Climate change is a clear threat to the livelihoods – and lives – of Oregonians. Rising sea levels are responsible for coastal erosion and flooding, while increasing water temperatures in bays, estuaries, and rivers could have a negative impact on key fish species. Meanwhile, the Willamette Valley is on course for more intense heat waves, and changing rainfall patterns increase the likelihood of wildfires, drought, insect damage, and disease in the Cascades and Blue Mountains.

Now more than ever, it’s clear that a shift to clean energy and overall reduction in energy consumption is both an economic and public health imperative for the state of Oregon. And that’s exactly what Oregon is doing.

In the wake of the Trump administration’s decision to withdraw from the Paris Agreement, Oregon has joined an agreement of sub-national governments to reduce greenhouse gas (GHG) emissions by 80 percent to 95 percent by 2050. And the state is taking crucial steps to make that bold goal a reality.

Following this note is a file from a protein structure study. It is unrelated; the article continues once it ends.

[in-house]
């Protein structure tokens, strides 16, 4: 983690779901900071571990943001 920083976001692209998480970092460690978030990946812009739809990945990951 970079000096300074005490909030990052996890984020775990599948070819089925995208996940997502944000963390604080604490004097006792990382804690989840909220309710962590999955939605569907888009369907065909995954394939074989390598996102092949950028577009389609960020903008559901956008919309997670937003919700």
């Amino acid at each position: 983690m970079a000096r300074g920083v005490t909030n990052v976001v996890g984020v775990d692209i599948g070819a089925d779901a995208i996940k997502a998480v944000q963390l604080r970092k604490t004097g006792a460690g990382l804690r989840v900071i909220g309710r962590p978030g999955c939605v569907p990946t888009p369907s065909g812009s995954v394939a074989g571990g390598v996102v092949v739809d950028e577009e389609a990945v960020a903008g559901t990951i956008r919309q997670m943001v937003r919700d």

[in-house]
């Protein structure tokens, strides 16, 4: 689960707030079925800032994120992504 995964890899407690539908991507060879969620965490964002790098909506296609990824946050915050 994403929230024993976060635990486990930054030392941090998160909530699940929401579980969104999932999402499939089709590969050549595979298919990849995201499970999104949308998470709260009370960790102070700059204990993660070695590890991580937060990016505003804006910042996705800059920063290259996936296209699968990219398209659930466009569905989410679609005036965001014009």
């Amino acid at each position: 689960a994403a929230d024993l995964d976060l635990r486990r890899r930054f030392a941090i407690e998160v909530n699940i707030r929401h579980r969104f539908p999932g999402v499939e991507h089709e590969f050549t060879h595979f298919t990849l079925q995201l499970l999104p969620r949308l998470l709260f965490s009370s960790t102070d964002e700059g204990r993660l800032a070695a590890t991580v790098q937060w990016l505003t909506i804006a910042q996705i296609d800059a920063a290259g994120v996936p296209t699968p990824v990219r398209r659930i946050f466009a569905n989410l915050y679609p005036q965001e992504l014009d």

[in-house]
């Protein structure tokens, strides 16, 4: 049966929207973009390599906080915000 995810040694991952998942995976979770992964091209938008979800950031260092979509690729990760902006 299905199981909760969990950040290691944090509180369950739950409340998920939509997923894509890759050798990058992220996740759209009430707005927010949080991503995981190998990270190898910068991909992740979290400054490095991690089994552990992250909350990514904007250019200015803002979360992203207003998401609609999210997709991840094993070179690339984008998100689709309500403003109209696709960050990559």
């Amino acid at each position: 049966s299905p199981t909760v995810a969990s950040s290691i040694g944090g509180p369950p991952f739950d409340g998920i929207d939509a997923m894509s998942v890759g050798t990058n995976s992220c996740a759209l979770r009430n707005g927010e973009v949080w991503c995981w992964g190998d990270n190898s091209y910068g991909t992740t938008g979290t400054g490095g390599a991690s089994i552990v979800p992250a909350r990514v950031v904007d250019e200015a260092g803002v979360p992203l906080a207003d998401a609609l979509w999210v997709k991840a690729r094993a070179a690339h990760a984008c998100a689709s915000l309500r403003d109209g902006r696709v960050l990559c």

When it comes to energy efficiency, the American Council for an Energy Efficient Economy consistently ranks Oregon in the top ten states in the nation. The state is also making a big push to increase the number of zero-emission vehicles (ZEV), expand access to ZEV infrastructure, and broaden the market for alternative fuels.

But perhaps Oregon’s most exciting move yet came last year, when Governor Kate Brown signed the Clean Electricity and Coal Transition Plan. The law sets the state on a path to become the first coal-free state in the nation. Specifically, it eliminates the allocation of electricity produced by out-of-state coal plants by 2030, and requires the state to generate 50 percent of its electricity with renewable energy by 2040. Hailed by environmental groups, the landmark law also has the support of the state’s largest electric companies.

Oregon’s investment in energy efficiency and renewable energy is already yielding dividends for its residents, to the tune of than $1.3 billion on utility bills. And there are additional savings to be had — not just from reducing energy costs, but also from reducing public health costs associated with hazardous particulates in the air. For Oregonians, clean energy means clean living, and a promise of a safe, secure future for generations to come.